Private equity sponsors get creative to fund take-privates

The number of cross-border moves by private equity firms for listed companies is only likely to increase, said several sources.

Take-private deals are back in vogue for European private equity, with US interest in UK listed companies very much the height of fashion. But with many of the underlying conditions driving the trend having been in evidence for several months and the debt market still far from full strength, why the glut of deals now – and how are they being financed? And does the trend have further to run? PE Hub Europe spoke to senior figures across the private equity industry to find out.

The large piles of dry powder in the hands of private equity firms, coupled with low public market valuations, had for several months been tipped to spark a rush of take-private bids on European markets, particularly from those with dollars as that currency grew in strength.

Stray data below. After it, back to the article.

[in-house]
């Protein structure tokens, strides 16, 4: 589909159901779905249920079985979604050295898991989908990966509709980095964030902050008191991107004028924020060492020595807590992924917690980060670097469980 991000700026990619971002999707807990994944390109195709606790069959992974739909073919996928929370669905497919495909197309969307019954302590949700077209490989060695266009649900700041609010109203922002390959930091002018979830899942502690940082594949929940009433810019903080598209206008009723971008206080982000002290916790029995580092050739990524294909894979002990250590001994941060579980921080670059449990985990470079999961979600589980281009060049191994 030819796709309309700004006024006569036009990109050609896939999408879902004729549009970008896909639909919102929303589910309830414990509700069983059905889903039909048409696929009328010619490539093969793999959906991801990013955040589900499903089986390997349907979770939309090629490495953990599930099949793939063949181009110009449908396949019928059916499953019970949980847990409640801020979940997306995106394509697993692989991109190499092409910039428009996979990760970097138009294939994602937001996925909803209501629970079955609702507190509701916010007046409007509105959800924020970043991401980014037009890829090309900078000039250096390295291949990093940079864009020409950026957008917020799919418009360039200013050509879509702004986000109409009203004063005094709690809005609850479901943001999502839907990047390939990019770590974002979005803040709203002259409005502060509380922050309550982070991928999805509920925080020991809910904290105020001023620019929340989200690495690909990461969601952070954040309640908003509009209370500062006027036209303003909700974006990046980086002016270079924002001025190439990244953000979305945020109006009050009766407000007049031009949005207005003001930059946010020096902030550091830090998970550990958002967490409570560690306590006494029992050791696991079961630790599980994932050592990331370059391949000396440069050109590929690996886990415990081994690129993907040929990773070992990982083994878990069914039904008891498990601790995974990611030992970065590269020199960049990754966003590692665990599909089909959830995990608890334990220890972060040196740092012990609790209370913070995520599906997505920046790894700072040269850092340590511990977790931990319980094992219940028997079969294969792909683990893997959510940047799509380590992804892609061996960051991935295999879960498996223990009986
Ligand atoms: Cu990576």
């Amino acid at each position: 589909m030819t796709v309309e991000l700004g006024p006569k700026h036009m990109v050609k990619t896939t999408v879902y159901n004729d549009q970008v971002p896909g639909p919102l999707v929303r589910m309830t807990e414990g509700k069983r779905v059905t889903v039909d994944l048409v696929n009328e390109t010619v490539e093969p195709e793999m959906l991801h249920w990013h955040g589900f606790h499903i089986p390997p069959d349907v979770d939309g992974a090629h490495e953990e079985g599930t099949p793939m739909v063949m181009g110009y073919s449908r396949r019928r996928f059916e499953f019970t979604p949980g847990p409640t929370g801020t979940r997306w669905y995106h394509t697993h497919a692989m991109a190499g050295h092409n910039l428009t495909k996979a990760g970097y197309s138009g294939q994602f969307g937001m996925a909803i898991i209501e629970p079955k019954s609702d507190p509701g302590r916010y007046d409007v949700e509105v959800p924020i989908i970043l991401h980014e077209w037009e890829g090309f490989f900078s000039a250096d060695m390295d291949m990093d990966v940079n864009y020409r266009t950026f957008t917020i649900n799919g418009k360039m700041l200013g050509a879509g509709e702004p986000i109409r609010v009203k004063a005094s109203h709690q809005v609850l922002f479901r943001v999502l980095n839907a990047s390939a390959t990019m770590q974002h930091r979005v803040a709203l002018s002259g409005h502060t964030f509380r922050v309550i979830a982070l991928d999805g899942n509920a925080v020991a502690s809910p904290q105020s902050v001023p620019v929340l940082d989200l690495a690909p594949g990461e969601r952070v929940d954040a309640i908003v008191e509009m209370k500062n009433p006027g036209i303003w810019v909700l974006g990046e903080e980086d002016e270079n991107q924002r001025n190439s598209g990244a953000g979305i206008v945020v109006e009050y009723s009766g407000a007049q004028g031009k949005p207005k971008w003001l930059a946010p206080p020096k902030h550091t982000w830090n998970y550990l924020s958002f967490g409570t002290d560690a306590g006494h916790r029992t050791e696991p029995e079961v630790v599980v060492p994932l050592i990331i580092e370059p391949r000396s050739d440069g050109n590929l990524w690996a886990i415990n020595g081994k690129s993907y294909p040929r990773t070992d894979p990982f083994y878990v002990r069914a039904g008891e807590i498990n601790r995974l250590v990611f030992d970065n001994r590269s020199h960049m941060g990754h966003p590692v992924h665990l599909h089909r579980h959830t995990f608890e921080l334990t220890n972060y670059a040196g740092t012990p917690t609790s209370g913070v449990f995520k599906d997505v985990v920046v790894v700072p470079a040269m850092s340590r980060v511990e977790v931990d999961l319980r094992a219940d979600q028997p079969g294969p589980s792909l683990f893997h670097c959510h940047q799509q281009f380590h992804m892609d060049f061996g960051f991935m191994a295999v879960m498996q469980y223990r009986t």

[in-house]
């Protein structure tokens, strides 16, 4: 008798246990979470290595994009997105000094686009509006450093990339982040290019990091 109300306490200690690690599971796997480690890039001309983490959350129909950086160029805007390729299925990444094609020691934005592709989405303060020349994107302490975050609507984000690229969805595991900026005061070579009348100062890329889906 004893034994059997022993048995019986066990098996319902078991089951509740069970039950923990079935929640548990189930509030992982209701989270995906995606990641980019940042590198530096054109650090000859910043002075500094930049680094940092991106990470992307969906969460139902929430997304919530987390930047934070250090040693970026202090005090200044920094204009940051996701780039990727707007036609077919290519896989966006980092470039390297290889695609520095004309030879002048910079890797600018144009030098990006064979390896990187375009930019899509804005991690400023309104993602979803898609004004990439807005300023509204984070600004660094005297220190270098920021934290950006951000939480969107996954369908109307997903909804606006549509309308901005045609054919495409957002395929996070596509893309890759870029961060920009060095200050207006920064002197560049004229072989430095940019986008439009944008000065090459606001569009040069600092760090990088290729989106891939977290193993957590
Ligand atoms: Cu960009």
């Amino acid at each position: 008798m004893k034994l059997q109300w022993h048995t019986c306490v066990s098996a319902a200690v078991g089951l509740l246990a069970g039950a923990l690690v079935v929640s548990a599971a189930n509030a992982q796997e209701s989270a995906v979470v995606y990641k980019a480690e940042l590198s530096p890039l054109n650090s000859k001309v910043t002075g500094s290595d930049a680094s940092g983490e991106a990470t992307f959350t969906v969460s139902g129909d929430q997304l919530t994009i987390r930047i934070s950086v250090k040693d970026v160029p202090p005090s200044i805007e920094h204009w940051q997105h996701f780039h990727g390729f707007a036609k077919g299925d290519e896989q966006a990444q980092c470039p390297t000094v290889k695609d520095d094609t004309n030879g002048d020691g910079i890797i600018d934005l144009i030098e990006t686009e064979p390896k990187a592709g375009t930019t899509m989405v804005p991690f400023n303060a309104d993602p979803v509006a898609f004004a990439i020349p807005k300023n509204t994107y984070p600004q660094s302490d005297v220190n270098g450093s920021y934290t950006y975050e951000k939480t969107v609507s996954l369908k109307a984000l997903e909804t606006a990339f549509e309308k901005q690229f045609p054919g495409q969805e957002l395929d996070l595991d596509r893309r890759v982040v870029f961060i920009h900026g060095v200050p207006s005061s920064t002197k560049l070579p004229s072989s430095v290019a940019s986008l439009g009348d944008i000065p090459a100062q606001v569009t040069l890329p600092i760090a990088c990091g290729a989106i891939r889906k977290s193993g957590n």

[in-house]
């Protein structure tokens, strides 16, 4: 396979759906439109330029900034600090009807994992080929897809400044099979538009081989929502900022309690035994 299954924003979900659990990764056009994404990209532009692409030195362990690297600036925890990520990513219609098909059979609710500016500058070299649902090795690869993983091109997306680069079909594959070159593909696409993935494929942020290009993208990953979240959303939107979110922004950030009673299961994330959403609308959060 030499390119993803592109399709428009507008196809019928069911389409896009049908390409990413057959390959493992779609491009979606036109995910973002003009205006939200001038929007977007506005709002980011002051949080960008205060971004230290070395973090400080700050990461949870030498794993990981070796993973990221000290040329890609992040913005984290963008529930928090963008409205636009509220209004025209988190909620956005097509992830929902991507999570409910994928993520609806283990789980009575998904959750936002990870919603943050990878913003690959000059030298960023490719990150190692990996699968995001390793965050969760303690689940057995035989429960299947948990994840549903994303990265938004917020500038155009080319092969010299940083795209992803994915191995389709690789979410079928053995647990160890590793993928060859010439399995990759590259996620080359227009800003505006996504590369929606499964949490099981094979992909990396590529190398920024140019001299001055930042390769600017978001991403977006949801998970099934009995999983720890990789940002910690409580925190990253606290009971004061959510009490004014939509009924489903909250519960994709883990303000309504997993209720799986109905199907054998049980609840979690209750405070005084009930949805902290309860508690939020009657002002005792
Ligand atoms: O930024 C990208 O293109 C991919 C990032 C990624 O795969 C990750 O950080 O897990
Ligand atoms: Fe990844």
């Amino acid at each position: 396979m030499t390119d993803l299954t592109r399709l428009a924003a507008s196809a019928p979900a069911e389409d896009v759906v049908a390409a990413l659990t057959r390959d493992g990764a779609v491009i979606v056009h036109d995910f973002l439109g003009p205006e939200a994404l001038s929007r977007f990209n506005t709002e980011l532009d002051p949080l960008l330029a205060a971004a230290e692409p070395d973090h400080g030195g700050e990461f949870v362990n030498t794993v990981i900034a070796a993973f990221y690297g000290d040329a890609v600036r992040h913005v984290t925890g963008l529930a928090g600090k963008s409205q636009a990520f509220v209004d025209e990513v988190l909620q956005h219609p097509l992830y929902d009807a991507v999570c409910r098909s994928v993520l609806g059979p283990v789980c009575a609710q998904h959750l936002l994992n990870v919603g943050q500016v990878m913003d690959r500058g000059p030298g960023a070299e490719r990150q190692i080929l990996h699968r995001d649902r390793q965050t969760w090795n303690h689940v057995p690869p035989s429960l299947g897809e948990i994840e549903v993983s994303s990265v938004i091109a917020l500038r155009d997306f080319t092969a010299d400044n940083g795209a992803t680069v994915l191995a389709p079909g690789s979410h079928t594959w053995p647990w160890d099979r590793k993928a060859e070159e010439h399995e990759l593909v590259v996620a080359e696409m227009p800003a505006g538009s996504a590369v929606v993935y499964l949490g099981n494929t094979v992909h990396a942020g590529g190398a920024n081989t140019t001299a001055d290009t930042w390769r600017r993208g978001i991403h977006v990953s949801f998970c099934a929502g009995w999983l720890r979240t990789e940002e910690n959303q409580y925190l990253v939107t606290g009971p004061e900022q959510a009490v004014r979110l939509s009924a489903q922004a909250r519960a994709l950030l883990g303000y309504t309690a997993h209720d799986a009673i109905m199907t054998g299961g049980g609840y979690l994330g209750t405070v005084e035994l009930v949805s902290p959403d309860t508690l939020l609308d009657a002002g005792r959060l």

But despite a few take-privates reaching the announced stage, it was only in April that private equity firms really started opened their wallets, even as the dollar’s dominance was slipping.

Firms were likely biding their time to see whether the collapse of Silicon Valley Bank (SVB) and takeover of Credit Suisse by its compatriot Swiss bank UBS, both in March, were idiosyncratic or the beginnings of a full-blown banking crisis, said several sources. When they decided it was the former, they were ready to move – particularly in the UK, where economic data has been improving and the political outlook stabilising, said Michael J Preston, partner at law firm Cleary Gottlieb, who advises private equity sponsors on their investments.